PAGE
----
Ordinary Time: November 14th
Wednesday of the Thirty-Second Week of Ordinary Time
Other Commemorations: St. Laurence O'Toole, Bishop (RM)
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I waited, waited for the LORD; who bent down and heard my cry, drew me out of the pit of destruction, out of the mud of the swamp, set my feet upon rock, steadied my steps, and put a new song in my mouth, a hymn to our God (Psalm 40).
According to the Roman Missal of 1962 today is the feast of St. Josephat. His memorial according to the Novus Ordo is now celebrated on November 12.
Meditation: Purgatory is Temporary
Purgatory is not eternal. Its duration varies according to the sentence pronounced at each particular judgment. It may be prolonged for centuries in the case of the more guilty souls, or of those who, being excluded from the Catholic communion, are deprived of the suffrages of the Church, although by the divine mercy they have escaped hell. But the end of the world, which will be also the end of time, will close for ever the place of temporary expiation. God will know how to reconcile His justice and His goodness in the purification of the last members of the human race, and to supply by the intensity of the expiatory suffering what may be wanting in duration. But, whereas a favorable sentence at the particular judgment admits of eternal beatitude being suspended and postponed, and leaves the bodies of the elect to the same fate as those of the reprobate; at the universal judgment, every sentence, whether for heaven or for hell, will be absolute, and will be executed immediately and completely. Let us, then, live in expectation of the solemn hour, when "the dead shall hear the voice of the Son of God." He that is to come will come, and will not delay, as the Doctor of the Gentiles reminds us; His arrival will be sudden, as that of a thief, we are told, not only by St. Paul, but also by the prince of the apostles and the beloved disciple; and these in turn are but echoing the words of our Lord Himself: "As lightning cometh out of the east and appears even unto the west: so shall also the coming of the Son of Man be."
—Excerpted from The Liturgical Year, Abbot Gueranger O.S.B.
Highlights and Things to Do:
- Say a prayer for the Poor Souls; for instance, recite the Little Litany of the Holy Souls.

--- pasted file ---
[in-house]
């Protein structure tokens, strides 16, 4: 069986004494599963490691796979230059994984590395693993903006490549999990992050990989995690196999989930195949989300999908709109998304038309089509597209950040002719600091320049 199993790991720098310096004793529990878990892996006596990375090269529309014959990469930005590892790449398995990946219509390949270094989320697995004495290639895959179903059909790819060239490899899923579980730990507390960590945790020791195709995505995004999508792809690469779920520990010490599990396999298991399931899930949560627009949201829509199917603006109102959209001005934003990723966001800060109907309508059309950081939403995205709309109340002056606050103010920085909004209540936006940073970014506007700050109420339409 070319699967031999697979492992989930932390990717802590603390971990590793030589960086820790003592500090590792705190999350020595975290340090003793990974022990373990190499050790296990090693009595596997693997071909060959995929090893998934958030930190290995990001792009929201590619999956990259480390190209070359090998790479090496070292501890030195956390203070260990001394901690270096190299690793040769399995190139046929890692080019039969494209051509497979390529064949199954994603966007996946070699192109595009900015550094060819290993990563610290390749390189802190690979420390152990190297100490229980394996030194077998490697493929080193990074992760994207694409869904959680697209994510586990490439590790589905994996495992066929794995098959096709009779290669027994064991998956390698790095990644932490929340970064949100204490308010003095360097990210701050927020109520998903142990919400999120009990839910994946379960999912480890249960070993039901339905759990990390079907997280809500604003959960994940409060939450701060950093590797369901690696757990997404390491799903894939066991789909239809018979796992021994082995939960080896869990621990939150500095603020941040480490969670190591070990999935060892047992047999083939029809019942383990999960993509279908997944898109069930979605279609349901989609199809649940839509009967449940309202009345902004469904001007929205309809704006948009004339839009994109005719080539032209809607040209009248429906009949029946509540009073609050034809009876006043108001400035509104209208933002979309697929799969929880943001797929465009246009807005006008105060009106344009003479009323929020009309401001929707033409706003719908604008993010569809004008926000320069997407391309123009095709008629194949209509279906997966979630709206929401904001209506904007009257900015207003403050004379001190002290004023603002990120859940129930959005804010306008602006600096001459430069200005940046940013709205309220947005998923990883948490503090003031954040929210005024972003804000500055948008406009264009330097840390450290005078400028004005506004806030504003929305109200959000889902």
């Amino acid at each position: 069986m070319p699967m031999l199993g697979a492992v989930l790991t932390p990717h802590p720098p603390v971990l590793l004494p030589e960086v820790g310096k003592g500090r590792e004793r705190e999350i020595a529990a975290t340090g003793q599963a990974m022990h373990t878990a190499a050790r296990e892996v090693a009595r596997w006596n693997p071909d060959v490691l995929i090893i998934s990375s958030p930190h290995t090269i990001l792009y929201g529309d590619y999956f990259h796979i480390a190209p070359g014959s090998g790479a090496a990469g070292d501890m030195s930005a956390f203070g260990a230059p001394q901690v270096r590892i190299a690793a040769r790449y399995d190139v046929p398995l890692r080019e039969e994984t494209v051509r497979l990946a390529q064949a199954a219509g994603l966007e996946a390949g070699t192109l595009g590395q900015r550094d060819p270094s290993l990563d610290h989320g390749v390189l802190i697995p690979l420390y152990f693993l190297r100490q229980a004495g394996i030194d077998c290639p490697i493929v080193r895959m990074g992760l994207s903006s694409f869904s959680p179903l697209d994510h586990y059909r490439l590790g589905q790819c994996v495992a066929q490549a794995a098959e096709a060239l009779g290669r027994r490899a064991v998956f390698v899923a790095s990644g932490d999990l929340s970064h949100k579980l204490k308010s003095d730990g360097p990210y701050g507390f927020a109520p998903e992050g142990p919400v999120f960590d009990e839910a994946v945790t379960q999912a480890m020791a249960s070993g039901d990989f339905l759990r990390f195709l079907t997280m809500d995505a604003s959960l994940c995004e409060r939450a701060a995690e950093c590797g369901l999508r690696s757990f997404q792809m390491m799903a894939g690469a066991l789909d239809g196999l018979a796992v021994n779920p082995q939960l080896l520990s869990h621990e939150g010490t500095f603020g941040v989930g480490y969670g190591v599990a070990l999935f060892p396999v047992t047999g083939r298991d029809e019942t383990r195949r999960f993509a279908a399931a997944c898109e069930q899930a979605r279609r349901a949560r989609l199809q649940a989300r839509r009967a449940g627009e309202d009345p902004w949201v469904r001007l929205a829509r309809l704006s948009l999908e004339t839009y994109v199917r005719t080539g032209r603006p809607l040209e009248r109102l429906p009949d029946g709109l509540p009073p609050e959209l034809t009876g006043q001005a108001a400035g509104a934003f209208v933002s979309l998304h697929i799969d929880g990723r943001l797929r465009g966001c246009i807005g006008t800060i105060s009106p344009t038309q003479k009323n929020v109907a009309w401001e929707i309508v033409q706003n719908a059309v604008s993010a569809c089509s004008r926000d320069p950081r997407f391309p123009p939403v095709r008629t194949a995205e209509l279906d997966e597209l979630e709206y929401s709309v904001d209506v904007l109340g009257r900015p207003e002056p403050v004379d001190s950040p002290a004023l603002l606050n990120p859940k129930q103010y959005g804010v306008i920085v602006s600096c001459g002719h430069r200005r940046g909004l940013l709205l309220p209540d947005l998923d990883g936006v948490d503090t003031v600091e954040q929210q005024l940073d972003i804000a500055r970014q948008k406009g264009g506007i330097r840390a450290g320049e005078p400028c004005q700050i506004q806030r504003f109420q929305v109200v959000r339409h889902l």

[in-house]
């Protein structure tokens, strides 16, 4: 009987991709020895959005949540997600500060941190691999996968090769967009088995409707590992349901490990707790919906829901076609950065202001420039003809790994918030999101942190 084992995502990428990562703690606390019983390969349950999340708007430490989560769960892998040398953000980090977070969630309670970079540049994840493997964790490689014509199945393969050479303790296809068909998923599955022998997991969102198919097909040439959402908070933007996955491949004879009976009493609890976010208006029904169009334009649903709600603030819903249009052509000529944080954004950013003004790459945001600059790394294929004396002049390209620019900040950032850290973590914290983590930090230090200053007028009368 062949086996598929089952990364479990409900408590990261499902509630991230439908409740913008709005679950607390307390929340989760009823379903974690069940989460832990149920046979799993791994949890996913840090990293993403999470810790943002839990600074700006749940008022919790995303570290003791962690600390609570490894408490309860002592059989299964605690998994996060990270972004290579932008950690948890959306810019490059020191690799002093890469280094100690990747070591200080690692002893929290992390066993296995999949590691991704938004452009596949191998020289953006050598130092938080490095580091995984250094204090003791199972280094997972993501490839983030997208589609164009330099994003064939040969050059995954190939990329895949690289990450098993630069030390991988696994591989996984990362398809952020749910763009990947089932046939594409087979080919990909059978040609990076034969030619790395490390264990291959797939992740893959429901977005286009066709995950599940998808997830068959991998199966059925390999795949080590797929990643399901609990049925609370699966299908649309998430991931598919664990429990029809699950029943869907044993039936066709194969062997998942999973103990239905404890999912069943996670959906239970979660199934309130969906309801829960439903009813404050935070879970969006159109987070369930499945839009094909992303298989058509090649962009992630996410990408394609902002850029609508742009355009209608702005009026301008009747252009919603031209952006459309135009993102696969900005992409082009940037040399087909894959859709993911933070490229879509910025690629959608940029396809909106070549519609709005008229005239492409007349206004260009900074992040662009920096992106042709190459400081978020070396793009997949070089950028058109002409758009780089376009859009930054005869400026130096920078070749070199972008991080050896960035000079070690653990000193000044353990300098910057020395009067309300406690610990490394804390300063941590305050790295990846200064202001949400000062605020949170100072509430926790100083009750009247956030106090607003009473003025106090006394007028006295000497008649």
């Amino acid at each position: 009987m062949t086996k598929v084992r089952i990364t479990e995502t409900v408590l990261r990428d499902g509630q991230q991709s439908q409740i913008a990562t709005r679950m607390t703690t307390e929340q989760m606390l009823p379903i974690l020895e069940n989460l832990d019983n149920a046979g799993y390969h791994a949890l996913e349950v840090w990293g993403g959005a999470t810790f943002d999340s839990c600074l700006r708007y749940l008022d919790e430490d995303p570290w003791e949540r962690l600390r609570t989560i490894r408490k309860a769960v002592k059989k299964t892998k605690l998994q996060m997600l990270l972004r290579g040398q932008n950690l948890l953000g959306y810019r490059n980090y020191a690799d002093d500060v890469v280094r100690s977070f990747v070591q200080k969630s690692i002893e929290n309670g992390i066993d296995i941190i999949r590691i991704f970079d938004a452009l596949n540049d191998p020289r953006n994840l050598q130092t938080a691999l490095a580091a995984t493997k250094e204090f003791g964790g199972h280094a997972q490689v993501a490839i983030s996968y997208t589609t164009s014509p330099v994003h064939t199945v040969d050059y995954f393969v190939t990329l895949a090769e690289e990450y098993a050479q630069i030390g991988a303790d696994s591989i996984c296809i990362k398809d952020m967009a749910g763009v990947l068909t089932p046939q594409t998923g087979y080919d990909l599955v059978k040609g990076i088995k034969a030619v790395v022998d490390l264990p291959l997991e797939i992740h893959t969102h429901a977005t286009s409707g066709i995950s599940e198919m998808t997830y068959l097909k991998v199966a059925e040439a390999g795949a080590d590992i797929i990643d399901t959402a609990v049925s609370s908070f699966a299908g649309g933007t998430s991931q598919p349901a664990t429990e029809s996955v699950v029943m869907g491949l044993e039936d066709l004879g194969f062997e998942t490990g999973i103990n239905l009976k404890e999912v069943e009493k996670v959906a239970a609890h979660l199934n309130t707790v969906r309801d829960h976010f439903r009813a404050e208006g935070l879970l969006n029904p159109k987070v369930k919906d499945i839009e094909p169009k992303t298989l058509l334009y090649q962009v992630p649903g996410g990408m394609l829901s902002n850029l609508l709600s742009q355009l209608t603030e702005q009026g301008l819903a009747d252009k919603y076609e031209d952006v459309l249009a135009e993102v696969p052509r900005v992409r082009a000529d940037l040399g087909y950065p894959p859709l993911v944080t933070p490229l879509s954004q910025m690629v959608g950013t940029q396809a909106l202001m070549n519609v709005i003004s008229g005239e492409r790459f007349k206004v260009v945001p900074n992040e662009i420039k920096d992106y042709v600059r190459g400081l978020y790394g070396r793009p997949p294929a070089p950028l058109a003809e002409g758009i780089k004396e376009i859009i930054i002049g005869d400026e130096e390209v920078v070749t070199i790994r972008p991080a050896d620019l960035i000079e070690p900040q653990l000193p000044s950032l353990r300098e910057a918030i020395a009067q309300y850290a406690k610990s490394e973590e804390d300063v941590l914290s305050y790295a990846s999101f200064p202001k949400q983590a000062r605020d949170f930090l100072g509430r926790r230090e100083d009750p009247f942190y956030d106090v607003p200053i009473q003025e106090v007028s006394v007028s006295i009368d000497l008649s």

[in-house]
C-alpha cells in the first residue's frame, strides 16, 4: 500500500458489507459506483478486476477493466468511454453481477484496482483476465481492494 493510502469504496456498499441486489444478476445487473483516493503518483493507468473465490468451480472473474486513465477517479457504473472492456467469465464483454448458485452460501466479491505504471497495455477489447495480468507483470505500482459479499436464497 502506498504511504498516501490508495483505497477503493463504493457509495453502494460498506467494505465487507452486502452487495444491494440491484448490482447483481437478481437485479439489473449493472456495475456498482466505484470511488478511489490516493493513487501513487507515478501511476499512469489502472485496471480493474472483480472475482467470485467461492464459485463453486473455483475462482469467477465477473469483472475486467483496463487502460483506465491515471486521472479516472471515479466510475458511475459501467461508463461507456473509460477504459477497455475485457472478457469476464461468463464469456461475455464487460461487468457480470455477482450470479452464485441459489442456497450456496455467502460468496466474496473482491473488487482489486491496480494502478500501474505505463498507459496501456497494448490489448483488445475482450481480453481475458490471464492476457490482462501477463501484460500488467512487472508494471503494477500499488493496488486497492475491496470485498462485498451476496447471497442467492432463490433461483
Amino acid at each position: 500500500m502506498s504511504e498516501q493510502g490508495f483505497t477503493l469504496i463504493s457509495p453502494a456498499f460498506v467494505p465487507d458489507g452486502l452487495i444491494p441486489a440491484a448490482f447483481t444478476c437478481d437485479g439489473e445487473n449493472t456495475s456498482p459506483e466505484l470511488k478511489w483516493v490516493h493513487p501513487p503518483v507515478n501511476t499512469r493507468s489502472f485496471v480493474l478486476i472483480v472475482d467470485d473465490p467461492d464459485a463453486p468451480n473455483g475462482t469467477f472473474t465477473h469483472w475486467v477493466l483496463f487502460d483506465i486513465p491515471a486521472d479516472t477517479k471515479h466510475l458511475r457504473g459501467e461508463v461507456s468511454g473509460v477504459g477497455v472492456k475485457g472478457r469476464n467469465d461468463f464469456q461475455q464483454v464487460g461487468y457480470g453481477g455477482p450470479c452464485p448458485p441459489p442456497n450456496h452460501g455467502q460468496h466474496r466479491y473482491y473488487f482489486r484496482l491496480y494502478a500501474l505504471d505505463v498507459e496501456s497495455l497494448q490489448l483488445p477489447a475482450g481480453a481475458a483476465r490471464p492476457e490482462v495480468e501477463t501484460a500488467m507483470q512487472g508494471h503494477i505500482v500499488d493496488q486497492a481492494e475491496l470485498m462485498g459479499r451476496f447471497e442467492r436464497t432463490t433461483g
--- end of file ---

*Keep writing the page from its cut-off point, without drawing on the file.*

- Offer up some small sacrifice for the relief of the most abandoned soul. "It is therefore a holy and wholesome thought to pray for the dead, that they may be loosed from sins" (Mc. 12:46).
St. Laurence O'Toole (Lorcán Ua Tuathail)
St. Laurence O'Toole was born around 1128 in County Kildare, Ireland. His father was the chief of Hy Murray, and his mother one of the Clan O'Byrne. At the age of 10, Laurence was given up as a hostage to King Mac Murehad of Leinster, who treated him with such inhumanity that his father obliged the King to turn him over to the Bishop of Glendalough.
St. Laurence grew to be such a model of virtue, that at the young age of 25 he was chosen to replace the Bishop as abbot upon the Bishop’s death. He governed his community with virtue and prudence, and was unanimously chosen to fill the new See of Dublin in 1161.
In 1171, St. Laurence visited King Henry II of England to handle affairs of his diocese. While approaching the altar to officiate at Mass, the Archbishop was violently attacked by a maniac. Everyone present thought he was mortally wounded, but Saint Laurence came to, asked for some water, blessed it and applied it to his wound. The bleeding immediately stopped and the Archbishop continued to celebrate Mass.
St. Laurence was most widely known for his piety, charity, and prudence, and was respected as a negotiator.
He died on November 14, 1180, at Eu in Normandy. He was canonized in 1225 by Honorius III.
—Excerpted from Catholic News Agency
Highlights and Things to Do: